Following your divorce, you likely went through a period of adjustment as you and your ex worked through the allocation of parental responsibility in your court order or child custody settlement. Whether this happened years ago or fairly recently, your primary concern was the wellbeing of your children as they became accustomed to their new reality.
It is possible that this was also a time of struggle for you. Perhaps you were far from your own family or were having difficulties financially. These or other factors may have led you to the decision to relocate with the children to another city or outside Illinois altogether. However, even if you have legal and physical custody, you may face some roadblocks in your plan if your ex refuses to consent to the move.
Making your case
If your custody order or agreement does not have specific language about relocation, you would be wise to learn about your rights and the rights of your ex. Illinois law requires you to notify the other parent in writing at least 60 days before the date when you intend to move away with the children. This gives your ex a fair chance to respond to your plans, either by consenting to or challenging the relocation. You should be prepared to defend your cause by demonstrating certain factors to the court, such as:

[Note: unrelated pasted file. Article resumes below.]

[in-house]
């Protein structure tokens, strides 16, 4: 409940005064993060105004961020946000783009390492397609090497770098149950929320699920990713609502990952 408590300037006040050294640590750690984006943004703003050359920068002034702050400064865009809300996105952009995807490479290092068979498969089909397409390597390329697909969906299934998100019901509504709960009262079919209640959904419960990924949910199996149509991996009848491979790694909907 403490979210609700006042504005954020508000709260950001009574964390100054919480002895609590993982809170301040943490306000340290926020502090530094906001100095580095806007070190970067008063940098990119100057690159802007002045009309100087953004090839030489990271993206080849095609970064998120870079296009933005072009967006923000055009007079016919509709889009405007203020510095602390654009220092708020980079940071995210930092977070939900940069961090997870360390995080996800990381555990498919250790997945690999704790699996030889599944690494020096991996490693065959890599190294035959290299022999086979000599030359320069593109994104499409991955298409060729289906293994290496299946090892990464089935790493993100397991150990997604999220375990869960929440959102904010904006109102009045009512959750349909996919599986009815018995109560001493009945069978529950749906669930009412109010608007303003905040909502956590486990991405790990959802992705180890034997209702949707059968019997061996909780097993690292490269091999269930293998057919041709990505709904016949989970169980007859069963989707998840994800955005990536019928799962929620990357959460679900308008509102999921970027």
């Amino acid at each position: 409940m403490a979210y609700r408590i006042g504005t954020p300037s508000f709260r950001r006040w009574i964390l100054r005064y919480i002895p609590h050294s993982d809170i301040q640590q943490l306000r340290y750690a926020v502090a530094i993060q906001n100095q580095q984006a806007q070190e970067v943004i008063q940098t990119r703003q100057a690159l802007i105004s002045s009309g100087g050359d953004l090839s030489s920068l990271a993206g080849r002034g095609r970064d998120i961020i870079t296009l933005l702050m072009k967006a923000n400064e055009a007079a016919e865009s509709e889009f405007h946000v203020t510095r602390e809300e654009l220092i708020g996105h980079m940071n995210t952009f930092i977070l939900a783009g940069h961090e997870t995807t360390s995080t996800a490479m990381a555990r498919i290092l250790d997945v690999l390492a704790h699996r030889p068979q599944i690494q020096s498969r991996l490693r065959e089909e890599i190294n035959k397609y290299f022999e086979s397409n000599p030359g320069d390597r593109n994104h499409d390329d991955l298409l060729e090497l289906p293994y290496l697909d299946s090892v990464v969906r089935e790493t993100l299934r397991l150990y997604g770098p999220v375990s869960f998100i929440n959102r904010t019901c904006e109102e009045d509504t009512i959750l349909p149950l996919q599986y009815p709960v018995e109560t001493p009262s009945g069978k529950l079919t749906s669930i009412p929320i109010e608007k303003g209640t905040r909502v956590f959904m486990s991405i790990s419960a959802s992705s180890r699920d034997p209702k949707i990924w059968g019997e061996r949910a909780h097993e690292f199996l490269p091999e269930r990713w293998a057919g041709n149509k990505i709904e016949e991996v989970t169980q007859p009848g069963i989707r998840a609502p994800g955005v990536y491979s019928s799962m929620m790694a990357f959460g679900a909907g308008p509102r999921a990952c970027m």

- Your reasons for moving are concrete, such as having a definite job offer, and not vague, such as hoping to find a better job.
- You have a plan for allowing your ex a fair amount of parenting time based on the original court order.
- You have considered the cost and inconvenience of travel time in your suggestions for modifying the parenting schedule.
- You will have family nearby who can be a support to you and the children.
- The children will have the same or better educational and enrichment opportunities.
- The children are not opposed to the move.
You might think you can avoid these complications by taking the children and moving without notifying your ex or the court. However, this could end up being a very bad decision. At best, the courts may see this as acting in bad faith or contempt of your custody orders. At worst, you may face criminal charges or lose custody of your kids. Instead, you can rely on the counsel and guidance of an attorney who can help you build a strong case for relocating for the good of your family.